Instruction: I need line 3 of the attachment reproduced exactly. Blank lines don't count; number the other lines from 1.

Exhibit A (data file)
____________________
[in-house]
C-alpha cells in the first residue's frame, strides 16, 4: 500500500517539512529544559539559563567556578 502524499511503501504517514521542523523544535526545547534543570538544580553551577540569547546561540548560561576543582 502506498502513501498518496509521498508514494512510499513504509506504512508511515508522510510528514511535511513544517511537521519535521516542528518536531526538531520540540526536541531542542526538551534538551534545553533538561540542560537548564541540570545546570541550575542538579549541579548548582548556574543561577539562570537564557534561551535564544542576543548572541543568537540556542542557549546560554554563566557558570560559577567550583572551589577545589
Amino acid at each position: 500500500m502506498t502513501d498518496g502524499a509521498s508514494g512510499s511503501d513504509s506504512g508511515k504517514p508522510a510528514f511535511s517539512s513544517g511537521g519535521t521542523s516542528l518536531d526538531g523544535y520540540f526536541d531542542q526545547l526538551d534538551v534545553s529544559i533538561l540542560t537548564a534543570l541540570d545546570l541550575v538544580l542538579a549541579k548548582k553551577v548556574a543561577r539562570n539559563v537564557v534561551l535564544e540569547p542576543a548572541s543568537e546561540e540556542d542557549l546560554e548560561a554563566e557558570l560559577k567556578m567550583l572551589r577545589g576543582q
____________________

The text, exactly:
Amino acid at each position: 500500500m502506498t502513501d498518496g502524499a509521498s508514494g512510499s511503501d513504509s506504512g508511515k504517514p508522510a510528514f511535511s517539512s513544517g511537521g519535521t521542523s516542528l518536531d526538531g523544535y520540540f526536541d531542542q526545547l526538551d534538551v534545553s529544559i533538561l540542560t537548564a534543570l541540570d545546570l541550575v538544580l542538579a549541579k548548582k553551577v548556574a543561577r539562570n539559563v537564557v534561551l535564544e540569547p542576543a548572541s543568537e546561540e540556542d542557549l546560554e548560561a554563566e557558570l560559577k567556578m567550583l572551589r577545589g576543582q